Is Your Email Secure?

Whether your business is large or small, the number of emails you send and receive daily is probably quite large. In fact, on average,121 business emails are sent or received by employees every day. Have you taken steps to ensure your email security is intact?

Are you sure your emails are secure? Email security is important, especially in business, and growing in importance every day as more and more people use it.

Did you know that  3.9 billion people were email users at the end of 2019 and still growing? Since that is approximately half of the world’s population, can you really say you are sure your email security is strong?

Check Your Email Security Knowledge

You can take some basic steps to make sure you have a strong email security program in place. But first, you need to know what to look out for. Let’s see you much you know about email attacks:

1.    Opening an email can result in your computer being attacked by a virus. T F
2.    Following links contained in emails can be dangerous even when they appear to be safe. T F
3.    Allowing your employees to use company email for personal matters is a dangerous protocol. T F
4.    Accessing your business emails from a hotel or other public WiFi could give hackers access to company files, passwords, and other data. T F
5.    If you no longer want to receive emails from a sender, you can safely click on the unsubscribe button to stop them. T F

If you answered “true” to statements one through four and “false” to number five (hackers frequently place unsubscribe buttons in emails and then use them nefariously), you understand the basics of keeping your emails secure.

After all, email security best practices available to employees can be summarized:

  • Use good passwords for strong authentication.
  • Add multi-factor authentication if possible.
  • Take phishing awareness training seriously.
  • Take caution when opening email attachments and links.

You need to know more than just the basics, however. There is no single technology solution to business email compromise attacks. Solutions need to be a combination of technology and user education.

Best Email Security Practices

Management responsible for email security should invest in user education and implement standard operating procedures to handle financial and sensitive data transactions commonly targeted by impersonation attacks.

Passwords

You probably guessed that weak passwords are one of the main sources of hacked emails. Briefly, one of the best ways to enhance your email security is to ensure a 2Factor Authentication policy backs up your passwords. This is good practice for all your applications, not just email. Passwords also need to be strong, difficult to guess, and unique.

Social Engineering Attacks

We discussed phishing, pharming, and other social engineering attacks in earlier blogs and how to defend yourself and your business against them. These attacks are designed to fool users into believing they have clicked on a safe link to a familiar website. Unfortunately, the complete opposite is true. The fake site will steal your email and account information and pass it back to the hacker without your knowledge.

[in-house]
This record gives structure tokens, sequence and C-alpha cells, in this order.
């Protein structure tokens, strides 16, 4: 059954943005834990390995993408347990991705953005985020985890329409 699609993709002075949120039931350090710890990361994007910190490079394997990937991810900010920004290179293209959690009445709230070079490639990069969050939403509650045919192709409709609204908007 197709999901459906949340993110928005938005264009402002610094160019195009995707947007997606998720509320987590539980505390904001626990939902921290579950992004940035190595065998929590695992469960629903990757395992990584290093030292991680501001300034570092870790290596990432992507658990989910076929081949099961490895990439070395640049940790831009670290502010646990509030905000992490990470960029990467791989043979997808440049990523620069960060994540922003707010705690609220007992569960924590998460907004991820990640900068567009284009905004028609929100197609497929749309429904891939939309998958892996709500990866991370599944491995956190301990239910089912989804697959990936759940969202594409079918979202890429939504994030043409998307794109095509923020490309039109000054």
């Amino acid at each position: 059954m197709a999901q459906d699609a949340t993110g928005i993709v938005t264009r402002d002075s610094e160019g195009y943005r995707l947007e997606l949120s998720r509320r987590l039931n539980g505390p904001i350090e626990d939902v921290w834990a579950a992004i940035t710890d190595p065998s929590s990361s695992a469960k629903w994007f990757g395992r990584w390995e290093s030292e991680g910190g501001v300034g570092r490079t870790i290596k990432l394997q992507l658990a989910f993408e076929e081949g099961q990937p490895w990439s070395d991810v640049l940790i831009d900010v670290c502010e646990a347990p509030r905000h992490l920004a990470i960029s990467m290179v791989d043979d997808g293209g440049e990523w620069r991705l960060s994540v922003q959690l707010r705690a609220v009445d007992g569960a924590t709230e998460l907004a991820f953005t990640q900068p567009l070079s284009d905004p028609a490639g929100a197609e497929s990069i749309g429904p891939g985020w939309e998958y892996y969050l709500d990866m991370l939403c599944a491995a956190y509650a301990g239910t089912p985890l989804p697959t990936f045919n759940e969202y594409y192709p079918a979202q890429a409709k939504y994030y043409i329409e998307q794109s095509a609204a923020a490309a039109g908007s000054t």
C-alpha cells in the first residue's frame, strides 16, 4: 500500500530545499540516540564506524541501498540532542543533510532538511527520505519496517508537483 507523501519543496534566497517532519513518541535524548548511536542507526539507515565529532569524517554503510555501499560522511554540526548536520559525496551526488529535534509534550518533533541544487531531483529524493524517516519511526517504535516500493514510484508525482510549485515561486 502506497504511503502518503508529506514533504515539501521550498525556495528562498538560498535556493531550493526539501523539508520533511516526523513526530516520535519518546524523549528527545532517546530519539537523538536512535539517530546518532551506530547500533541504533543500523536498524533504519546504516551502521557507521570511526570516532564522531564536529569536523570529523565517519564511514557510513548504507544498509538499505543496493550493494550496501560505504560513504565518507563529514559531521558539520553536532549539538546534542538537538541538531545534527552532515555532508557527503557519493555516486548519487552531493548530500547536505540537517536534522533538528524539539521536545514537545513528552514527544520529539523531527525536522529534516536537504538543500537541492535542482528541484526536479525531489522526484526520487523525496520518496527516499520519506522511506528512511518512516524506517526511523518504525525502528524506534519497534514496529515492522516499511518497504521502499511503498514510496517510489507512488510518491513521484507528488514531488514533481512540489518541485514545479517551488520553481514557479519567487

Endpoint Security Solutions Strengthen Email Security

Endpoints are the computing devices that communicate back and forth with the network to which they are connected. The devices can be desktop computers, tablets, phones, or even gaming devices. The most common offense to email security is allowing employees to use their work email for personal matters.

Enabling endpoint security solutions and ensuring that only work-related messages are hitting your computers will strengthen your email security. You can accomplish this in part by acquiring anti-virus software, implementing multi-factor authentication, and scheduling automated application updates. Endpoint Security will be discussed in greater detail in a later blog, or you can contact us if you would like information now.

Mobile Devices

The use of mobile devices for email also affects the risk of email threats. As these mobile devices become increasingly effective in communicating quickly from anywhere, they open additional avenues for hackers to gain valuable information such as company files, passwords, and other data.

Mobile users are just as susceptible to attacks such as phishing as desktop users. Additionally, the email clients and the browsers on mobile devices restrict the user’s ability to detect attacks. Downloading a VPN onto business phones and tablets would improve your email security.

Additional email security can also be accomplished through mobile device locks. Numerical passwords are not enough in today’s world: mobile device security should also include a pattern or biological method (iris check, face recognition, and/or fingerprint detection) of locking them.

Conclusion

Email remains the most common channel for opportunistic and targeted cyber attacks—and a major source of data loss.

Impersonation and account takeover attacks are increasing and causing direct financial loss. Users place too much trust in the identities associated with incoming email and are inherently vulnerable to deception and social engineering. Effective email security requires selecting the correct products (malware, antivirus software, etc.) with the required capabilities and configurations and having the right training and procedures in place.

WorkforceITJax can assist you with your email security and other technology needs.